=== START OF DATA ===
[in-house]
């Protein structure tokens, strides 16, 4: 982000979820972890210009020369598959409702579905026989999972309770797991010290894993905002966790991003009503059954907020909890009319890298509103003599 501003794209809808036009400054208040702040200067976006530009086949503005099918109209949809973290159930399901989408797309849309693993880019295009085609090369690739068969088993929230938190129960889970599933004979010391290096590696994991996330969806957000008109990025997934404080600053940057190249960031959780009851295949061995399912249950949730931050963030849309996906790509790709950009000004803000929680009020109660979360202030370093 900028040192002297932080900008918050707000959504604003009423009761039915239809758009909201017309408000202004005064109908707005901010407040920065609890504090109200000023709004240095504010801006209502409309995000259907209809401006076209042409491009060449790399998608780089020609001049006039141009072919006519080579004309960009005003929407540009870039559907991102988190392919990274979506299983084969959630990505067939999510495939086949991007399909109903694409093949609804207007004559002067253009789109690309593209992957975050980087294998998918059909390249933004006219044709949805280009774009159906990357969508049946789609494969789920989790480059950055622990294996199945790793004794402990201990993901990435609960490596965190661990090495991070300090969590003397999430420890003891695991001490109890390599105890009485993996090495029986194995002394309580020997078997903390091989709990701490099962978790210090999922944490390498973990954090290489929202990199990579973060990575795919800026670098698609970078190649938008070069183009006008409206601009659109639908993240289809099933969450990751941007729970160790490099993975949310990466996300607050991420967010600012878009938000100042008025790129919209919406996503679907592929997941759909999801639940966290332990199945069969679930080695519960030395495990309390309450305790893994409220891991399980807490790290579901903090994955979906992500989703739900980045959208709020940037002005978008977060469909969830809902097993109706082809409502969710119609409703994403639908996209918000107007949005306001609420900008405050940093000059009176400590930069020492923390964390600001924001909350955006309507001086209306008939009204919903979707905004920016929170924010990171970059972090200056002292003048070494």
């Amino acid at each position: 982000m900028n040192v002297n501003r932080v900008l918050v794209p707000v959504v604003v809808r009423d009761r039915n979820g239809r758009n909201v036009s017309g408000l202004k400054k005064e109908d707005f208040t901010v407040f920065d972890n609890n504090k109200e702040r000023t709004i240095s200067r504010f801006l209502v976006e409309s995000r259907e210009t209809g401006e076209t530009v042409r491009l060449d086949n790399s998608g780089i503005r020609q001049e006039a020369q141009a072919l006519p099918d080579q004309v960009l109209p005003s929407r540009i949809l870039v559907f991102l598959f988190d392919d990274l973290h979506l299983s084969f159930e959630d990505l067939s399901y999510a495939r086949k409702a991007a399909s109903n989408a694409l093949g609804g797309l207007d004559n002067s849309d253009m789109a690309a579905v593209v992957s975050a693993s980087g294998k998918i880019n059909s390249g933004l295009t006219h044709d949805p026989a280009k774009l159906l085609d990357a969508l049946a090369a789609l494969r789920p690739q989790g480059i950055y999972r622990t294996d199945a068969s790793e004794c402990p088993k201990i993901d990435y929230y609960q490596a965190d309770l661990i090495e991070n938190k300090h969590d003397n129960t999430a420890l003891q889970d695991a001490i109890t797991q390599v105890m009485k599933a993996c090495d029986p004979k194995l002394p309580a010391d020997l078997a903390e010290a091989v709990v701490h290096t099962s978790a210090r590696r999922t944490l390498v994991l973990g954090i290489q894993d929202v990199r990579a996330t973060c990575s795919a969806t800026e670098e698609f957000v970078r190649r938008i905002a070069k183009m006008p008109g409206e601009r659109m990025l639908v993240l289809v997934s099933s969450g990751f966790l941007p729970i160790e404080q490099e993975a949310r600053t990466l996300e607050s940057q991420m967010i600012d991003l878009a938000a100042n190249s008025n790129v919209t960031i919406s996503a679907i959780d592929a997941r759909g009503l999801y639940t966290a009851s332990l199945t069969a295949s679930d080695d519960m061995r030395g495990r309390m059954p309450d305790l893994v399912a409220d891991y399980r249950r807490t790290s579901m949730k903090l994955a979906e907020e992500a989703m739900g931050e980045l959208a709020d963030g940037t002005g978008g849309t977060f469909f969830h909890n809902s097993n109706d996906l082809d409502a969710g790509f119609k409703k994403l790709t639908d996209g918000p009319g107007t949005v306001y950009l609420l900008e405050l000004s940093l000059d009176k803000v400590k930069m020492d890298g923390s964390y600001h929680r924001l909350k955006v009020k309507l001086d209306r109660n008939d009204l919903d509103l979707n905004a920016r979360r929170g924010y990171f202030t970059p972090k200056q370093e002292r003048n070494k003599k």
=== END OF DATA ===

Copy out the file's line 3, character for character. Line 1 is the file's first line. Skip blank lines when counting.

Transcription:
């Amino acid at each position: 982000m900028n040192v002297n501003r932080v900008l918050v794209p707000v959504v604003v809808r009423d009761r039915n979820g239809r758009n909201v036009s017309g408000l202004k400054k005064e109908d707005f208040t901010v407040f920065d972890n609890n504090k109200e702040r000023t709004i240095s200067r504010f801006l209502v976006e409309s995000r259907e210009t209809g401006e076209t530009v042409r491009l060449d086949n790399s998608g780089i503005r020609q001049e006039a020369q141009a072919l006519p099918d080579q004309v960009l109209p005003s929407r540009i949809l870039v559907f991102l598959f988190d392919d990274l973290h979506l299983s084969f159930e959630d990505l067939s399901y999510a495939r086949k409702a991007a399909s109903n989408a694409l093949g609804g797309l207007d004559n002067s849309d253009m789109a690309a579905v593209v992957s975050a693993s980087g294998k998918i880019n059909s390249g933004l295009t006219h044709d949805p026989a280009k774009l159906l085609d990357a969508l049946a090369a789609l494969r789920p690739q989790g480059i950055y999972r622990t294996d199945a068969s790793e004794c402990p088993k201990i993901d990435y929230y609960q490596a965190d309770l661990i090495e991070n938190k300090h969590d003397n129960t999430a420890l003891q889970d695991a001490i109890t797991q390599v105890m009485k599933a993996c090495d029986p004979k194995l002394p309580a010391d020997l078997a903390e010290a091989v709990v701490h290096t099962s978790a210090r590696r999922t944490l390498v994991l973990g954090i290489q894993d929202v990199r990579a996330t973060c990575s795919a969806t800026e670098e698609f957000v970078r190649r938008i905002a070069k183009m006008p008109g409206e601009r659109m990025l639908v993240l289809v997934s099933s969450g990751f966790l941007p729970i160790e404080q490099e993975a949310r600053t990466l996300e607050s940057q991420m967010i600012d991003l878009a938000a100042n190249s008025n790129v919209t960031i919406s996503a679907i959780d592929a997941r759909g009503l999801y639940t966290a009851s332990l199945t069969a295949s679930d080695d519960m061995r030395g495990r309390m059954p309450d305790l893994v399912a409220d891991y399980r249950r807490t790290s579901m949730k903090l994955a979906e907020e992500a989703m739900g931050e980045l959208a709020d963030g940037t002005g978008g849309t977060f469909f969830h909890n809902s097993n109706d996906l082809d409502a969710g790509f119609k409703k994403l790709t639908d996209g918000p009319g107007t949005v306001y950009l609420l900008e405050l000004s940093l000059d009176k803000v400590k930069m020492d890298g923390s964390y600001h929680r924001l909350k955006v009020k309507l001086d209306r109660n008939d009204l919903d509103l979707n905004a920016r979360r929170g924010y990171f202030t970059p972090k200056q370093e002292r003048n070494k003599k």